Traditional Media Gearing Up For iPad Release
When the iPad was at last unveiled to the public, Steve Jobs kept talking about the iPad as a "magical tablet," but plenty of people just saw saw a giant iPhone without a camera. However, traditional media may be looking at the beginning of a revitalization.
While not positioned by Apple as simply a Kindle competitor, publishers, users, and tech pundits are increasingly talking about it in those terms. For every article about traditional uses, there seem to be a dozen talking about ePublishing, and not just eBooks, but the potential for traditional print media to get a major shot in the arm.
And frankly, that's the thing that I like about the tablet the most. I'm not a huge fan of the "walled garden" approach, and I've been a critic of Apple's DRM scheming for years. But with the iPad, we may at last be seeing the beginning of not only a way back to relevance for traditional print media, but a way forward as well.
For one thing, publishers can sell app versions of their publications directly to consumers, rather than going the Kindle route and selling content through a third party. Because of this direct control by publishers, in theory large portions of content won't have to be cut in order to move to the platform, something many Kindle users have been unhappy about for years.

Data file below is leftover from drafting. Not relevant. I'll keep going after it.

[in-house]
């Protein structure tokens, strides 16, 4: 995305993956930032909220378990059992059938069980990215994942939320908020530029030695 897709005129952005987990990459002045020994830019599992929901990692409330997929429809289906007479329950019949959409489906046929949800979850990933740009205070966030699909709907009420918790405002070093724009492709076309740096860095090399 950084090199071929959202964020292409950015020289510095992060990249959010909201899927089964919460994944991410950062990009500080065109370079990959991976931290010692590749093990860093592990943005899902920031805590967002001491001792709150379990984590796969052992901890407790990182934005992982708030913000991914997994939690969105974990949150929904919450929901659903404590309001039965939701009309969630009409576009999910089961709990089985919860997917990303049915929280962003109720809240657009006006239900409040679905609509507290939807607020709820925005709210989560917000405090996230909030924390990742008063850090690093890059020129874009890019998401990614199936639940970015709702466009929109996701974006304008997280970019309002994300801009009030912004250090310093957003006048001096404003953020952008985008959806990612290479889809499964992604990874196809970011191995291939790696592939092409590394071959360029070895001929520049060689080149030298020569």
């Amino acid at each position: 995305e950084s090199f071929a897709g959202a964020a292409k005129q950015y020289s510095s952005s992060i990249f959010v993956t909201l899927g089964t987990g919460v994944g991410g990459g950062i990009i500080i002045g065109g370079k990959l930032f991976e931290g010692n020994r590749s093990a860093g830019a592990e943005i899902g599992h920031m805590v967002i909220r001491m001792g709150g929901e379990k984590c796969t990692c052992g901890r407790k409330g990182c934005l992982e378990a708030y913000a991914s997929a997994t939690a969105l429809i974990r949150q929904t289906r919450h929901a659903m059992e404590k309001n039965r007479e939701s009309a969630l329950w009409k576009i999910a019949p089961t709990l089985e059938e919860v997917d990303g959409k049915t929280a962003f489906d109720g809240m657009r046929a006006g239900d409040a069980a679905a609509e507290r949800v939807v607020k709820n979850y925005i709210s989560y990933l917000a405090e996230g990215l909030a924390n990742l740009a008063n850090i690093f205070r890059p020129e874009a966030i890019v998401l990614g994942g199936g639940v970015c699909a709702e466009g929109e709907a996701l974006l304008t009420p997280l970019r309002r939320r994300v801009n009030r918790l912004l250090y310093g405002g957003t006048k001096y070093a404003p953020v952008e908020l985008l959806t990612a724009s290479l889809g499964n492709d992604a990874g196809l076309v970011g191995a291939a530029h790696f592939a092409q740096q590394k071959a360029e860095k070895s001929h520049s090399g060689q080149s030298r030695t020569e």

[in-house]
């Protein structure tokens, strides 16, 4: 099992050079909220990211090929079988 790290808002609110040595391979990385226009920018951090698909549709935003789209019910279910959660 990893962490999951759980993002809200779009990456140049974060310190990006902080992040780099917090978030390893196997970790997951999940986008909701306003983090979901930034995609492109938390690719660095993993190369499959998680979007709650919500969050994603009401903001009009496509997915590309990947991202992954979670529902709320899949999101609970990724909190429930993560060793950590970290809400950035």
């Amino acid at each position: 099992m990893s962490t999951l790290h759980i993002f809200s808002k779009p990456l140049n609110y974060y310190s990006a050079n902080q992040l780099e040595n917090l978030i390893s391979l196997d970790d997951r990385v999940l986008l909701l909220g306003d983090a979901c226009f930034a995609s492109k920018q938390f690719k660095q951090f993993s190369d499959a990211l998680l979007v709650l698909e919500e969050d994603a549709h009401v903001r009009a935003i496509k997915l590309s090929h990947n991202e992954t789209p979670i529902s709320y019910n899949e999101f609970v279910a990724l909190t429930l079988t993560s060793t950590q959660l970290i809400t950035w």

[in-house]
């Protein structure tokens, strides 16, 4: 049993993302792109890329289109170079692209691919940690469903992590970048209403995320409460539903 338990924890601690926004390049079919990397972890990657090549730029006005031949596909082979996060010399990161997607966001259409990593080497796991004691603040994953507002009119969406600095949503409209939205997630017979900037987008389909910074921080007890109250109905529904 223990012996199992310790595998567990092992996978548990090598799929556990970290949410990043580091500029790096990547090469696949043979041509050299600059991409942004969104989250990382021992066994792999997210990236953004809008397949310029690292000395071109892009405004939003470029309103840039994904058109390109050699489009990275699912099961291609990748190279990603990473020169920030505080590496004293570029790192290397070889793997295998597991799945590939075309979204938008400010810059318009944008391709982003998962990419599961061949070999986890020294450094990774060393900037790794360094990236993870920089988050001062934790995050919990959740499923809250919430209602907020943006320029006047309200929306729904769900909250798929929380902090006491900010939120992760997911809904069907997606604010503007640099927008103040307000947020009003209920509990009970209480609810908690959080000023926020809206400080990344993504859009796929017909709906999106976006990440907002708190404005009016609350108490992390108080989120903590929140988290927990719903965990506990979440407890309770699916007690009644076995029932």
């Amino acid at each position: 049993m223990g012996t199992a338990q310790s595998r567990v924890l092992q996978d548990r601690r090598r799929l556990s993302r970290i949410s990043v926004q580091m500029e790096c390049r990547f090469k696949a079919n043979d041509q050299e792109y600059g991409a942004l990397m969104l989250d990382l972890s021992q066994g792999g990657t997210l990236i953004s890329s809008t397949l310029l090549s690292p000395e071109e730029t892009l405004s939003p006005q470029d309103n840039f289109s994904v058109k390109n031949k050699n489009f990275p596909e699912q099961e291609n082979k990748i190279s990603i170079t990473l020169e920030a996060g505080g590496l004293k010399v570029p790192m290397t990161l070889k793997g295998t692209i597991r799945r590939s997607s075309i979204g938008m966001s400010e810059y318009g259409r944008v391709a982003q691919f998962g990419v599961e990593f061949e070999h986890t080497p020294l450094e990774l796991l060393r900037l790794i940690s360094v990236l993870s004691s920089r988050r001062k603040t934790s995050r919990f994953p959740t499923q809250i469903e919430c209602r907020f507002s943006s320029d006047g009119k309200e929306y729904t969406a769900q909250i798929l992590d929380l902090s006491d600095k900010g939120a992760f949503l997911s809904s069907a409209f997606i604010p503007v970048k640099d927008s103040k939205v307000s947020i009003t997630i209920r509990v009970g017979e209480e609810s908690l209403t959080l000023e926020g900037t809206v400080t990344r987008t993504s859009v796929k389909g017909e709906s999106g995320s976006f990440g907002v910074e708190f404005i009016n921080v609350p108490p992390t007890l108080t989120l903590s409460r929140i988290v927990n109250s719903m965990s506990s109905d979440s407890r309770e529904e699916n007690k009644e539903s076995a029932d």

More importantly though, the publisher-released apps will allow for an experience that can begin with the benefits of print (full color photos, well-designed - one hopes - layouts) and build on them with things like multimedia and links to more information. This gives advertisers and publishers a whole new set of ways to build compelling partnerships.
For example, according to a report in Wall Street Journal Online, Wired magazine is offering different levels of functionality within iPad ads, depending on the ad buy in the print edition. Eight pages of print gets advertisers video and other features in the iPad version.Continued on the next page